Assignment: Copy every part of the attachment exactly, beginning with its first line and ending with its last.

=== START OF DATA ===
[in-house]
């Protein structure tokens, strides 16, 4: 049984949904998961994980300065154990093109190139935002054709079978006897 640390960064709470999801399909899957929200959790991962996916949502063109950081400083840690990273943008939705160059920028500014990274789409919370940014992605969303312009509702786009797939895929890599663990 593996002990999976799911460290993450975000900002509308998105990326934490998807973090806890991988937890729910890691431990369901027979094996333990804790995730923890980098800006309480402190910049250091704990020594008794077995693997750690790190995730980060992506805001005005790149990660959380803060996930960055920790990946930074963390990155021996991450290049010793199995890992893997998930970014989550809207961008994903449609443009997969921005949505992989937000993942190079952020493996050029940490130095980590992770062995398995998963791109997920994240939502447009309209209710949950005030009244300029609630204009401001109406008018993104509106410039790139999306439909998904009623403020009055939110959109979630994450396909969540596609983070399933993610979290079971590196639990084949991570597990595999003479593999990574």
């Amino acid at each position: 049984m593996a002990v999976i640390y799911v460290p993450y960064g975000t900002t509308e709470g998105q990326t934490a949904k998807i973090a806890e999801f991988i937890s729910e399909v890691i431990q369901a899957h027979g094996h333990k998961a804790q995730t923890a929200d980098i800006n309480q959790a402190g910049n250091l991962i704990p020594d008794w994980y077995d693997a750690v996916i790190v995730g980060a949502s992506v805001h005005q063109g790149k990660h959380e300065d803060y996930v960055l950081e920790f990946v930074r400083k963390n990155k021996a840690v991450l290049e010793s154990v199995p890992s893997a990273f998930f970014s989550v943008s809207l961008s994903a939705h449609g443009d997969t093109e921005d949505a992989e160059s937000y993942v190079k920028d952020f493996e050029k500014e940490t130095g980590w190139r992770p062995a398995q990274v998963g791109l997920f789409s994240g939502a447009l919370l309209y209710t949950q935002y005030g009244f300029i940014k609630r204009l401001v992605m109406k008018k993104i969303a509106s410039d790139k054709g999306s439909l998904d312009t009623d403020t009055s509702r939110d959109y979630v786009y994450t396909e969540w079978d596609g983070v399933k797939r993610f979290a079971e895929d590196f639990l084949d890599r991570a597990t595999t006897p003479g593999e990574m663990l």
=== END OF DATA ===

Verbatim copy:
[in-house]
């Protein structure tokens, strides 16, 4: 049984949904998961994980300065154990093109190139935002054709079978006897 640390960064709470999801399909899957929200959790991962996916949502063109950081400083840690990273943008939705160059920028500014990274789409919370940014992605969303312009509702786009797939895929890599663990 593996002990999976799911460290993450975000900002509308998105990326934490998807973090806890991988937890729910890691431990369901027979094996333990804790995730923890980098800006309480402190910049250091704990020594008794077995693997750690790190995730980060992506805001005005790149990660959380803060996930960055920790990946930074963390990155021996991450290049010793199995890992893997998930970014989550809207961008994903449609443009997969921005949505992989937000993942190079952020493996050029940490130095980590992770062995398995998963791109997920994240939502447009309209209710949950005030009244300029609630204009401001109406008018993104509106410039790139999306439909998904009623403020009055939110959109979630994450396909969540596609983070399933993610979290079971590196639990084949991570597990595999003479593999990574």
């Amino acid at each position: 049984m593996a002990v999976i640390y799911v460290p993450y960064g975000t900002t509308e709470g998105q990326t934490a949904k998807i973090a806890e999801f991988i937890s729910e399909v890691i431990q369901a899957h027979g094996h333990k998961a804790q995730t923890a929200d980098i800006n309480q959790a402190g910049n250091l991962i704990p020594d008794w994980y077995d693997a750690v996916i790190v995730g980060a949502s992506v805001h005005q063109g790149k990660h959380e300065d803060y996930v960055l950081e920790f990946v930074r400083k963390n990155k021996a840690v991450l290049e010793s154990v199995p890992s893997a990273f998930f970014s989550v943008s809207l961008s994903a939705h449609g443009d997969t093109e921005d949505a992989e160059s937000y993942v190079k920028d952020f493996e050029k500014e940490t130095g980590w190139r992770p062995a398995q990274v998963g791109l997920f789409s994240g939502a447009l919370l309209y209710t949950q935002y005030g009244f300029i940014k609630r204009l401001v992605m109406k008018k993104i969303a509106s410039d790139k054709g999306s439909l998904d312009t009623d403020t009055s509702r939110d959109y979630v786009y994450t396909e969540w079978d596609g983070v399933k797939r993610f979290a079971e895929d590196f639990l084949d890599r991570a597990t595999t006897p003479g593999e990574m663990l």